Stan’s ‘little’ consulting fee (of £3 million) didn’t go unnoticed it either, much has been said about the timing of the whole thing but I’m certain that this is simply indicative of a precedent being set. It’s little more than a power-play to remind fans that they have no say in how the club will be run and can do nothing about the KSE’s autocratic rule. We can only pray that they don’t reduce Arsenal into a mediocre club from the power-house that it currently is like he managed his American clubs. But unless Alisher Usmanov pulls out a Llama from his hat and buys the entire club from the clueless American there’s going to be no change in the status quo, so let’s buckle in and watch what unfolds.
But there are a few positives (sort of) to take from the whole debacle. Alexis seems to have gotten his mojo back, his hat-trick against the foxes was not just a blip but the return of the Inca Warrior God who did his damndest to save us from Champion’s league oblivion. Though, I’m still far from convinced with Theo and his goals, but if he comes good against our despicable foes on Sunday and I’ll admit that he’s more than a flat-track bully.
We host them at the Grove on the back of a loss to the Greeks and have also lost three of our last five games. Van Gaal’s clowns on the other hand are high on confidence after four consecutive victories. Granted though, Sunderland and Ipswitch are hardly stellar opposition, the mind-set of the squad would be undeniably positive.
The match promises to be more than a little interesting as these are no longer Fergie’s devils who would have defended back and looked for the counter. Van Gaal favors a more possession based approach of hold the ball until the opposition either commits a mistake or commits too many men forward and then look for a quick incisive attack. In short, it’s a more cowardly but pragmatic version of Wengerball.
It’s also likely that the midfield turns into a bloodbath and the team that asserts its dominance in the centre will certainly win the game, barring some crazy goal by either side. Mata has grown to be their creator-in-chief while Shrek Rooney continues to waddle into mediocrity. Shackling Mata could be key and I hope Wenger is canny enough to assign the role to Coquelin. Martial’s pace, foot-work and finishing are starting to live up all the hype surrounding his price-tag and transfer but he is still far too raw to be able to create chances unassisted and yet lacks the maturity to drop deep to look for the ball; keeping him out the final third will nullify him, but that’s easier said than done.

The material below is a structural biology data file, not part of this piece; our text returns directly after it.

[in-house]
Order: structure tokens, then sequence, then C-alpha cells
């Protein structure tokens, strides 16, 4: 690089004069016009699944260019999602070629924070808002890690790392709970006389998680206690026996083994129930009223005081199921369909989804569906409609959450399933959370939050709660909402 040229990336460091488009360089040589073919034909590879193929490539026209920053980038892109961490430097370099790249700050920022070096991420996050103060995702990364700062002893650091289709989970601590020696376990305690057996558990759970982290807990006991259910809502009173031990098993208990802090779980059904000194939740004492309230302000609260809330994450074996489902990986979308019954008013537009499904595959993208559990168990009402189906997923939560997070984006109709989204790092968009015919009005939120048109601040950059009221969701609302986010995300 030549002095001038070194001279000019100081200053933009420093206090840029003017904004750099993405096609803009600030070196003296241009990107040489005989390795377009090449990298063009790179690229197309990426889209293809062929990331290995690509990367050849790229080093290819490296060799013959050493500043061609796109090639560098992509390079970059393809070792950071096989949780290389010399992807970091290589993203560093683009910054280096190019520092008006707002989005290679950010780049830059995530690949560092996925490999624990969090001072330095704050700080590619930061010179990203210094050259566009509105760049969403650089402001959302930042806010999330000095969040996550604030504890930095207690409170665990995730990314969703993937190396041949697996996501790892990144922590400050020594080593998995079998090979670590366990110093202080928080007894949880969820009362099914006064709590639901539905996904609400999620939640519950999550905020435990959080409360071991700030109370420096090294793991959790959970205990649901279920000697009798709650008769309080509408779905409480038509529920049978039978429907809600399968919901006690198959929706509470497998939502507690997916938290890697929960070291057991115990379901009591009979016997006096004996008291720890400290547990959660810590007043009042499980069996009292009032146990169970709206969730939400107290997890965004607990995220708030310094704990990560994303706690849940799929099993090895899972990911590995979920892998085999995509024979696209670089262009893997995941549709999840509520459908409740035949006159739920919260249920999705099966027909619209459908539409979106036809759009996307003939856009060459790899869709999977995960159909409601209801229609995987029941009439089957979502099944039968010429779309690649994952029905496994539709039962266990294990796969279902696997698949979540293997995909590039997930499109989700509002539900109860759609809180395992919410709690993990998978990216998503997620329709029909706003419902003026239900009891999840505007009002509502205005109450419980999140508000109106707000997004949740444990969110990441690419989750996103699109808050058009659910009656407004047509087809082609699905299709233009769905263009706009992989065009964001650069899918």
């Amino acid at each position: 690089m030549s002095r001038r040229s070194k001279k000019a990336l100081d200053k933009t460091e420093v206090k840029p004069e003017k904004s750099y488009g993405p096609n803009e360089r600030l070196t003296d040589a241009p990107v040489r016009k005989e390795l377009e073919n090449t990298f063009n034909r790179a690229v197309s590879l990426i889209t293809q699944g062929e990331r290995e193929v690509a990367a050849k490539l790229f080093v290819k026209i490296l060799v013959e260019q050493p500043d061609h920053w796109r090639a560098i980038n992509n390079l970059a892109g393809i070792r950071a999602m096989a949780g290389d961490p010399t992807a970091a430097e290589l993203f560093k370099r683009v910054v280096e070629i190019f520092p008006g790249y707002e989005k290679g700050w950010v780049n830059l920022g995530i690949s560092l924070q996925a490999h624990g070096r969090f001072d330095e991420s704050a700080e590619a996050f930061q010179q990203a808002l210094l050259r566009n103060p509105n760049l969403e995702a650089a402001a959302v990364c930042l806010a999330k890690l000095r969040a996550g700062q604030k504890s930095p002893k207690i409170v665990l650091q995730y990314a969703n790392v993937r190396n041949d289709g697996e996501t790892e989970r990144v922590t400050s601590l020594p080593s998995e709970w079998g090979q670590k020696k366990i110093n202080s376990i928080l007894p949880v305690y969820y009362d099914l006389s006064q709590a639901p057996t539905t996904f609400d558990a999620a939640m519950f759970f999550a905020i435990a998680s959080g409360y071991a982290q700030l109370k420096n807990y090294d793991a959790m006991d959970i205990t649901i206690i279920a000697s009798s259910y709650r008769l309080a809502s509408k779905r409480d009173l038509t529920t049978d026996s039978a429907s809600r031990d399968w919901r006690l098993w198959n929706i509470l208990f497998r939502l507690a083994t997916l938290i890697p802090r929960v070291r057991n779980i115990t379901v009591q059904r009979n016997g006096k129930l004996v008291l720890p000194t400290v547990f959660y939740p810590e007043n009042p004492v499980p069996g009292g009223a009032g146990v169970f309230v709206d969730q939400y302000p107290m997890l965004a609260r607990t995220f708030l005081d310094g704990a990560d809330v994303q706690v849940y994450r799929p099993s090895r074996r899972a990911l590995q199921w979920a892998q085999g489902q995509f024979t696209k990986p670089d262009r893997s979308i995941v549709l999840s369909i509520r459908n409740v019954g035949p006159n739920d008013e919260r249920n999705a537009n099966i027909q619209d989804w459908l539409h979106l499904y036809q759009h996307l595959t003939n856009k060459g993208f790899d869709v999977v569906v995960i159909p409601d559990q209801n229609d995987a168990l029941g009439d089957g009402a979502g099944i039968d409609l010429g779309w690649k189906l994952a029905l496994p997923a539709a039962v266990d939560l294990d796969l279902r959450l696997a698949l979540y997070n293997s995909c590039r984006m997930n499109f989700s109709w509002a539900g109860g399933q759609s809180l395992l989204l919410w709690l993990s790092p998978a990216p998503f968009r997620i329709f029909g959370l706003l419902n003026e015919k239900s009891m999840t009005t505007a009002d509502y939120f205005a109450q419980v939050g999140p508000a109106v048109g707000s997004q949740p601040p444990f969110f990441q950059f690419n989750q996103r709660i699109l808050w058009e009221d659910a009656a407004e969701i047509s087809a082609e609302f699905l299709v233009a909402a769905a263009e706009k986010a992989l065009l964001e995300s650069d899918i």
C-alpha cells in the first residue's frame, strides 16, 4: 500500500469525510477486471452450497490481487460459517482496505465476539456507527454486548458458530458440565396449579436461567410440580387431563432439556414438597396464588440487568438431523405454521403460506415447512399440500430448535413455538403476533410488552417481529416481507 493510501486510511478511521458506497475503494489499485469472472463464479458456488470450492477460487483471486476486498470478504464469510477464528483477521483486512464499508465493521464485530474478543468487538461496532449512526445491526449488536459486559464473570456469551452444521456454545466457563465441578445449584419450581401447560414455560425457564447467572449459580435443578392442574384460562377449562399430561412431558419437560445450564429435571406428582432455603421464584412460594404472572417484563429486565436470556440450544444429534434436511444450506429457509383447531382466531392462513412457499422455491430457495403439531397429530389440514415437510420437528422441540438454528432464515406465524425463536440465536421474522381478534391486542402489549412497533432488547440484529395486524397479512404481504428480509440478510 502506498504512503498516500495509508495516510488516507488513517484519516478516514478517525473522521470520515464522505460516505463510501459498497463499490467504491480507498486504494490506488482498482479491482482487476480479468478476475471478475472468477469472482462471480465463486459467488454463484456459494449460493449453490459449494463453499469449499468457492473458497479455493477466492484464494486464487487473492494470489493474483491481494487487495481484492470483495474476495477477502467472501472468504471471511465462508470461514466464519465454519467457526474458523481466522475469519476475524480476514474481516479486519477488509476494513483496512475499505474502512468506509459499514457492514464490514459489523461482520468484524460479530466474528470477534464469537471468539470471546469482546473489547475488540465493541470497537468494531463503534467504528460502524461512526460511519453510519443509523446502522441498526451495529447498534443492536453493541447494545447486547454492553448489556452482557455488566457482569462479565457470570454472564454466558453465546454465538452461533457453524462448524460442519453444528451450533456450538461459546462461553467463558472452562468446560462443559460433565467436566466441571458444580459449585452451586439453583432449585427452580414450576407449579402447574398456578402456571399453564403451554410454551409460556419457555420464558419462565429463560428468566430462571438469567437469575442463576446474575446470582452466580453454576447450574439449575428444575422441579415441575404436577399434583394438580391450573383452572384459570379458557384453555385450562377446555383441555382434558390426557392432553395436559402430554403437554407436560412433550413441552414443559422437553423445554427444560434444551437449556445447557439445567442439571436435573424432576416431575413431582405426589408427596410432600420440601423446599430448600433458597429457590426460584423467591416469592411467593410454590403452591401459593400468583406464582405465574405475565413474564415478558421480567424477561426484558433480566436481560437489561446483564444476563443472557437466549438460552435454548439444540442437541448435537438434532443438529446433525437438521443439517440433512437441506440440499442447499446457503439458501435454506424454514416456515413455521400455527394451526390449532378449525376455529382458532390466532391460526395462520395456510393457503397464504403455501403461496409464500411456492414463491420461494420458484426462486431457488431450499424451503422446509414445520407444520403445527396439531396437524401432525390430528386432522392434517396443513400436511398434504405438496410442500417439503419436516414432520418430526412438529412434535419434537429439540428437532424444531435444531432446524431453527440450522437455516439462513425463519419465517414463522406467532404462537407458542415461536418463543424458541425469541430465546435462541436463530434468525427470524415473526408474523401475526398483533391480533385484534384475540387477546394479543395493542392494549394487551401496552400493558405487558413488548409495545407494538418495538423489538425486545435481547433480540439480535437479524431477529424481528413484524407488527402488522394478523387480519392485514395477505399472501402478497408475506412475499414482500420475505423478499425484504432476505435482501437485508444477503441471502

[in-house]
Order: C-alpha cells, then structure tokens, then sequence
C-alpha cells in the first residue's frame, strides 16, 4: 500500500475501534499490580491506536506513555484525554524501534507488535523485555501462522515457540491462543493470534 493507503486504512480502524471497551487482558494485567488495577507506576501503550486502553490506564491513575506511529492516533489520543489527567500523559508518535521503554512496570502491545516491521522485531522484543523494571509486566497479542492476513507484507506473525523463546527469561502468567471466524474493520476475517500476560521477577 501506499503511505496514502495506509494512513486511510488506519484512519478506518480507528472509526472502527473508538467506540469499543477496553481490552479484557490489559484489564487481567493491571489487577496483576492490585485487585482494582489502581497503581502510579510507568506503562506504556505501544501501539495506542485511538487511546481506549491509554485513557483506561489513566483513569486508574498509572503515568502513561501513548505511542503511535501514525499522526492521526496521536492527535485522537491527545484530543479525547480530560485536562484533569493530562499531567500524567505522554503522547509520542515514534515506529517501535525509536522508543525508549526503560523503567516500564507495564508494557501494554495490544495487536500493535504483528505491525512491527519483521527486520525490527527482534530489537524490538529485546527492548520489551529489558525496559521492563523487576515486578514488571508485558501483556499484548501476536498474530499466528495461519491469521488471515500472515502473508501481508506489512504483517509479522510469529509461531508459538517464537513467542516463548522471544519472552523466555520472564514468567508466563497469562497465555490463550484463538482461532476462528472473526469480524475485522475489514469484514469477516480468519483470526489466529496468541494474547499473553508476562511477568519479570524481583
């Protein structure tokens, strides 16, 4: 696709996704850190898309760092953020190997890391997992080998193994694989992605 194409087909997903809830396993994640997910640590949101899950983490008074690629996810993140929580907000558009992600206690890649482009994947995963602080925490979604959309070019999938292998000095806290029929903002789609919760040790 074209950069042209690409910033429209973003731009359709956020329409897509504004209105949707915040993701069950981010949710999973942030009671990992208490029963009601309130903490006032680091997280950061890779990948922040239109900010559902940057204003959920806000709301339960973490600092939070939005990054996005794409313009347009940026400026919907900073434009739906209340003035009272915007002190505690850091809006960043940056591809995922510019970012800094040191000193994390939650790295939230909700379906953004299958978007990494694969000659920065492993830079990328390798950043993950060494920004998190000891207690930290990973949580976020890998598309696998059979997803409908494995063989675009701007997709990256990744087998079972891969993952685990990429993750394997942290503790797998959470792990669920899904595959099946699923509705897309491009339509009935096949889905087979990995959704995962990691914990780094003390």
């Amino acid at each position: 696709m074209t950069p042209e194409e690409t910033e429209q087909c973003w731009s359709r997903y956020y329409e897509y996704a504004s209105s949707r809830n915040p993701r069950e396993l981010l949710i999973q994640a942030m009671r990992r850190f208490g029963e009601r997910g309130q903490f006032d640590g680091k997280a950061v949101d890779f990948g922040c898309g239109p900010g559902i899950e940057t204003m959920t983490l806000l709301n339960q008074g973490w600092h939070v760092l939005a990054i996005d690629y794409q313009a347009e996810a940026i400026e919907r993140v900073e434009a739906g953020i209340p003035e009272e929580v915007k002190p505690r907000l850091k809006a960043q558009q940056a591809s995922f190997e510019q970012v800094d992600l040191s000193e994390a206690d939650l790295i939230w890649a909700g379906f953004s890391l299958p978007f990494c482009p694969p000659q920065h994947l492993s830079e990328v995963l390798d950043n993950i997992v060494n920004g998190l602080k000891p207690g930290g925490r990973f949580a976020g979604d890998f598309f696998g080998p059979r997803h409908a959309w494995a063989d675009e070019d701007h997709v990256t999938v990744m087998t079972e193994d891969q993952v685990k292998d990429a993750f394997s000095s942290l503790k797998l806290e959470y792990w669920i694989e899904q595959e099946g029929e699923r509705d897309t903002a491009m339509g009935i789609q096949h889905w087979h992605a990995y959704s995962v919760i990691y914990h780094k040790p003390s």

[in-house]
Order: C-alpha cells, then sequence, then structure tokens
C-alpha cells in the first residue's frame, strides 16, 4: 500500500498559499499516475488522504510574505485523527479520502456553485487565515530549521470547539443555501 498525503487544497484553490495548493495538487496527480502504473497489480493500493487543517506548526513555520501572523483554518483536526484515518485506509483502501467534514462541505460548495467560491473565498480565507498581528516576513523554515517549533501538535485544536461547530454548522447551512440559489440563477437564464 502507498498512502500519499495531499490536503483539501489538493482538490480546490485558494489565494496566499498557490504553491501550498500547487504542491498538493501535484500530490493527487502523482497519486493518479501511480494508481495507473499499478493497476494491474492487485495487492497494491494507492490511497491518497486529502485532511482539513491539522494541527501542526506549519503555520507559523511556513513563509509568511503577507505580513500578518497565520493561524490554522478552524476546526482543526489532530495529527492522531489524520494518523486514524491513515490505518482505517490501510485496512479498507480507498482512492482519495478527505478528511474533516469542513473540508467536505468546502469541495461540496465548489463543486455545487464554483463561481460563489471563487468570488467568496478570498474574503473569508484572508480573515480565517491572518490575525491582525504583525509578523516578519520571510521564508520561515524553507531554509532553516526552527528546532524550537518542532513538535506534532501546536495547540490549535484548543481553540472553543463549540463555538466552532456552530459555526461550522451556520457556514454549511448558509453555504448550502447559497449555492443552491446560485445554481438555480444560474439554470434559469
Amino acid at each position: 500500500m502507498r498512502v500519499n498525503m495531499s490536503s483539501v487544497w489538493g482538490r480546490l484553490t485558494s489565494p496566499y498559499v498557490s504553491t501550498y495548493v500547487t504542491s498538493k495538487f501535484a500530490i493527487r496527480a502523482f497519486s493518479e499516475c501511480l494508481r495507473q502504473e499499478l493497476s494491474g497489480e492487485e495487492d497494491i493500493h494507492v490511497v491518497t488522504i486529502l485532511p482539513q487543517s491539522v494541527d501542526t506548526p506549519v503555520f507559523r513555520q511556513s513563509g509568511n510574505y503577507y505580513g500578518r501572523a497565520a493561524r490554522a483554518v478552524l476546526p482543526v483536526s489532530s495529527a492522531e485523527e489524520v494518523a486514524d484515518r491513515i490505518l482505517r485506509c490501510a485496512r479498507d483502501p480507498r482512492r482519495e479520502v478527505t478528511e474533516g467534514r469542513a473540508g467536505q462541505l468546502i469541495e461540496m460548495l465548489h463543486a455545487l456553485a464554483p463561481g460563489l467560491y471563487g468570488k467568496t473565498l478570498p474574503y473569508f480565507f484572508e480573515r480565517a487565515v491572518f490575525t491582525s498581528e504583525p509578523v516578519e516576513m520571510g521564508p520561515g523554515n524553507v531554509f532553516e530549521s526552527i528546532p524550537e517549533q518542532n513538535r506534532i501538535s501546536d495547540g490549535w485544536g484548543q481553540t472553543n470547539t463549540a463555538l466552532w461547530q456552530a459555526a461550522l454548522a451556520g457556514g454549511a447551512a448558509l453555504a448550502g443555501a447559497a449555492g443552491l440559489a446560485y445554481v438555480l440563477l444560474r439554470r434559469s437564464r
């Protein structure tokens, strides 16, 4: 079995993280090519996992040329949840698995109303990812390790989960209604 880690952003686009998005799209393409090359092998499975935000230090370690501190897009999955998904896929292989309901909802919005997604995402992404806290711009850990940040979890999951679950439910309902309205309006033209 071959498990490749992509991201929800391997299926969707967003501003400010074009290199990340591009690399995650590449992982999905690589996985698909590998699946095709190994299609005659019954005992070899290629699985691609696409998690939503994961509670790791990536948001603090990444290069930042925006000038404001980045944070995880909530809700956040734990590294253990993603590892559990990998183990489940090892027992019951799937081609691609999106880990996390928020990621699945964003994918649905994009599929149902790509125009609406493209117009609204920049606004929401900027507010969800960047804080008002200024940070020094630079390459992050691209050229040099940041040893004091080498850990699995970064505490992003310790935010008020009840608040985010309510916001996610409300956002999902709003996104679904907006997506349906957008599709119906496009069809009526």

Depay will prove to be a slightly different bag of problems. He is still and unknown quantity and vacillates between sublime and mediocre but Hector Bellerin will certainly have his hands full – a true trial by fire for the young fullback.
All things considered, the bookies are probably offering insane odds for an Arsenal victory especially considering our record against the devils (we haven’t beaten them in the league in nearly 13 meetings). But if there was ever a time that we needed to beat Manchester United, it’s now. A victory won’t prove to be a panacea or guarantee a sustained title challenge nor will a loss condemn us to failure but a win will go a long way in lifting the flagging spirits at the Grove.
I will now go offer prayers to the Flying Spaghetti Monster in hope that he will extend grace his godly eyes and save us all from eternal humiliation and ignominy of another defeat at home.
(Original Image from www.comicvine.com …. check them out, they got some great Art work going on, not nowhere near my masterful craft though!)
See you lads on the other side of Sunday!